Orchiectomy for Testicular Cancer
Surgery Overview Back to top
Orchiectomy is the removal of one or both testicles (testes). The testicles are the male sex organs that produce sperm and the male hormone, testosterone.
When this surgery is done for testicular cancer, it is called a radical inguinal orchiectomy. It is called "radical" because the entire spermatic cord is removed as well as the testicle itself. And it is called "inguinal" because the testicle is removed through a small cut (incision) made in the lower abdomen (groin).
During the procedure, after the cut is made, the testicle is pushed up from the scrotum through the incision and removed. The surgery is usually finished in less than an hour.
What To Expect After Surgery Back to top
Orchiectomy can be done as an outpatient procedure or with a short hospital stay. Regular activities are usually resumed within 1 to 2 weeks. And a full recovery can be expected within 2 to 4 weeks.
Why It Is Done Back to top
Orchiectomy is always done when testicular cancer is suspected. This is because testicular lumps are often cancerous and must be removed as part of treatment. Also, performing a biopsy on a testicle before it is surgically removed can cause cancer cells to spread, making successful treatment more difficult.
Sometimes bilateral orchiectomy (removal of both testes) is needed, though this is rare.
How Well It Works Back to top
Orchiectomy is the most effective way to remove cancerous tumors of the testicles. In some cases, orchiectomy is followed by additional surgery to remove cancer that has spread or by other therapies such as chemotherapy or radiation therapy.
In some cases of early-stage testicular cancer, orchiectomy is the only treatment needed and is followed only with a surveillance program. Surveillance is a period of time during which your doctor watches you closely with checkups and testing but without using medical treatment.
Testicular cancer is a very curable form of cancer, especially if it is diagnosed and treated at an early stage. Orchiectomy is important to the successful treatment of this disease and offers the best chance for cure.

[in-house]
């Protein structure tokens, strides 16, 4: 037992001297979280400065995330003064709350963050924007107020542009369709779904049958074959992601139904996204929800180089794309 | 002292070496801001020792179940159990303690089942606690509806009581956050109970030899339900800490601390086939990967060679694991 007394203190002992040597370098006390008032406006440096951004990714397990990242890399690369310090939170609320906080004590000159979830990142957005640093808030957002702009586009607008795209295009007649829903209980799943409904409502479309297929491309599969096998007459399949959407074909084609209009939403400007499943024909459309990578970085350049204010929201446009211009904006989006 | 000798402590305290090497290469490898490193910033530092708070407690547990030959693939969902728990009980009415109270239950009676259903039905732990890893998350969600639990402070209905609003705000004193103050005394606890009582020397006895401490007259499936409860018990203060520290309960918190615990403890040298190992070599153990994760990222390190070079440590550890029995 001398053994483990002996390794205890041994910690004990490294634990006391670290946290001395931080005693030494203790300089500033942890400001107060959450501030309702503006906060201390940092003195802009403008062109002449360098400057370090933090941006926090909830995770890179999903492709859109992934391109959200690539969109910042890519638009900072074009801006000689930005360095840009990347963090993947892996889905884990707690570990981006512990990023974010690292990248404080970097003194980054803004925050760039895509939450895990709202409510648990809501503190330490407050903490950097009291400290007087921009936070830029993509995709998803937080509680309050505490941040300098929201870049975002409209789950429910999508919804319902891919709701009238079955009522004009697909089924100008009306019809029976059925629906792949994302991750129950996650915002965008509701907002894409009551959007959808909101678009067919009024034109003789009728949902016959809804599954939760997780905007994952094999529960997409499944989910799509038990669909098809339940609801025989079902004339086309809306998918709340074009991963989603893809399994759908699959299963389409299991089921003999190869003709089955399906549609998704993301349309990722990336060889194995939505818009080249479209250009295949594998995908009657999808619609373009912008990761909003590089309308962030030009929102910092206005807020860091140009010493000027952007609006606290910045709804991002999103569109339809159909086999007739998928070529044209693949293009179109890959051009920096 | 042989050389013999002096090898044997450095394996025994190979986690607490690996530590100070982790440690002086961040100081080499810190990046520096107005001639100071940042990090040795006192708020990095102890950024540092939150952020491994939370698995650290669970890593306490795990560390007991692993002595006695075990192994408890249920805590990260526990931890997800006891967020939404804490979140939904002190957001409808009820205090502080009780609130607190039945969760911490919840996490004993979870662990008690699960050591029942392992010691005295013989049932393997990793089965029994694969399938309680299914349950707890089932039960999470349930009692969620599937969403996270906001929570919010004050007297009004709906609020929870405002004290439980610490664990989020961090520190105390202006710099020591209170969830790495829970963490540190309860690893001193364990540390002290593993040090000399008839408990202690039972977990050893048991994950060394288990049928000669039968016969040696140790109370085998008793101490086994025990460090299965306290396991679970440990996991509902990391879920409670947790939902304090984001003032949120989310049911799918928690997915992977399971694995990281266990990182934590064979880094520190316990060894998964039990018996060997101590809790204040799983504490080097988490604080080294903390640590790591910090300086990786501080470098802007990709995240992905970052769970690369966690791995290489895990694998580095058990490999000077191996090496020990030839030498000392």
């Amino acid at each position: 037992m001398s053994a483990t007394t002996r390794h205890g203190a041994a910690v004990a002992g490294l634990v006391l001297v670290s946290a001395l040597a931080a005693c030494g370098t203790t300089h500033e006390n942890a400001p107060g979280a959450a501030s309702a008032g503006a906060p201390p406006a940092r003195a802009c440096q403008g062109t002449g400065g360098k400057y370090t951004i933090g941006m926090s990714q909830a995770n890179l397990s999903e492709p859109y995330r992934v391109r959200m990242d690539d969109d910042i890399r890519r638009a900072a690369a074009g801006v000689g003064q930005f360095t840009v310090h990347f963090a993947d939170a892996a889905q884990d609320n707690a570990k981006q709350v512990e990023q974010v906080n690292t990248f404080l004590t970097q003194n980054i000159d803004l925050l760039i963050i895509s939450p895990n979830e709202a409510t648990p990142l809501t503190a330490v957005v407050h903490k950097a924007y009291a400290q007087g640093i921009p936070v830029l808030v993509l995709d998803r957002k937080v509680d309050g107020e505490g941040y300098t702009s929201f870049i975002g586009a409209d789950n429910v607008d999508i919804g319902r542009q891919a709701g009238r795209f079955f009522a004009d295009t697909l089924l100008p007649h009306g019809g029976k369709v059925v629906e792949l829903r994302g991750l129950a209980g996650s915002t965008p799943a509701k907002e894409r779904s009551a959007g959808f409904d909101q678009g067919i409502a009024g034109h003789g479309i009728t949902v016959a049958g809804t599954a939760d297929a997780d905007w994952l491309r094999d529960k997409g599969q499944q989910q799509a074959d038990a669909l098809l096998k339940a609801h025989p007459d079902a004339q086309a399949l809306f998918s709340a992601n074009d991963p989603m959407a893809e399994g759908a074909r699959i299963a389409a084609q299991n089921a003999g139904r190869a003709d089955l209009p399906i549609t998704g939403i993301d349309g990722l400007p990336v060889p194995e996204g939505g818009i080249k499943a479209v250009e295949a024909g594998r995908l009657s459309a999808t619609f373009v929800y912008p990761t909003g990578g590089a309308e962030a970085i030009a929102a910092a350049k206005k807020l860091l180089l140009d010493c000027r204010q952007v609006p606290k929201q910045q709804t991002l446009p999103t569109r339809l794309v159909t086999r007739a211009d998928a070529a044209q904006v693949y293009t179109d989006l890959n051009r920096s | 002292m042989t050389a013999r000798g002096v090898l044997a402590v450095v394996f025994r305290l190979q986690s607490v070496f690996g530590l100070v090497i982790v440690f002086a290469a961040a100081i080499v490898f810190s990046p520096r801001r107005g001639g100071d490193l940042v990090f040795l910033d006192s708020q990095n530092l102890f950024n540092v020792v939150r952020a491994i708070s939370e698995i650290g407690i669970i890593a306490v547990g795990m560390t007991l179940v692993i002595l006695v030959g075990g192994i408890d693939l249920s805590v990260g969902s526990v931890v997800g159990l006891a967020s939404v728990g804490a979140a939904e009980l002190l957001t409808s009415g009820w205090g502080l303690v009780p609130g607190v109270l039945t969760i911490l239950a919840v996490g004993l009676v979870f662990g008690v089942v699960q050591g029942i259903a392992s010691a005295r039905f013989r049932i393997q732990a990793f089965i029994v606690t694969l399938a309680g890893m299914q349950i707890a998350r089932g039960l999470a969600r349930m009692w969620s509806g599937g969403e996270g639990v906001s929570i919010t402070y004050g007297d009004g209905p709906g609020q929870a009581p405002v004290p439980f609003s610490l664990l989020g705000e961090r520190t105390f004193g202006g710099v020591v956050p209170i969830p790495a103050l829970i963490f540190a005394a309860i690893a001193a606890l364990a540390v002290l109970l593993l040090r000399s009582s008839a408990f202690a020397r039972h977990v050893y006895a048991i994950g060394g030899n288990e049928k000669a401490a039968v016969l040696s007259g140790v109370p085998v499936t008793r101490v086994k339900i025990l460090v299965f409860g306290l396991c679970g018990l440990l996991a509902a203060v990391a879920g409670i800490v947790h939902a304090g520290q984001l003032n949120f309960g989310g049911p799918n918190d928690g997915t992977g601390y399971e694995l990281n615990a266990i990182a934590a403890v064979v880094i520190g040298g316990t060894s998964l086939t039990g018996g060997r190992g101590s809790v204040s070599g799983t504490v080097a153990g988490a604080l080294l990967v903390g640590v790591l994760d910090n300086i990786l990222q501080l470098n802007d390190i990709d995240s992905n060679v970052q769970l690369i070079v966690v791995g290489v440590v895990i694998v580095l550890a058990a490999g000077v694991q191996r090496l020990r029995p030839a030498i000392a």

Risks Back to top
Orchiectomy surgery is relatively low-risk, and complications are uncommon. But orchiectomy carries all the risks of any major surgery, including:
- Reactions to anesthesia or medicines.
Bilateral orchiectomy (removal of both testes) is rarely done and carries the possibility of side effects. They are related to the loss of testosterone following the removal of both testes. These include:
What To Think About Back to top
In most cases, orchiectomy does not result in long-term sexual side effects or infertility, though it may increase these problems if they were present before the surgery. If a man has one healthy testicle, he should not notice any negative change in his quality of life. Men who do not have one normally functioning testicle after orchiectomy will need to take hormone therapy to fulfill the body's need for testosterone.
Some men choose to have a prosthetic testicle(s). After an orchiectomy, the surgeon places the artificial testicle(s) in the scrotum to maintain the natural appearance of the genitals.
If you have any questions or concerns about this surgery, talk to your doctor.
Credits Back to top
|Primary Medical Reviewer||E. Gregory Thompson, MD - Internal Medicine|
|Specialist Medical Reviewer||Christopher G. Wood, MD, FACS - Urology, Oncology|
|Last Revised||January 4, 2013|
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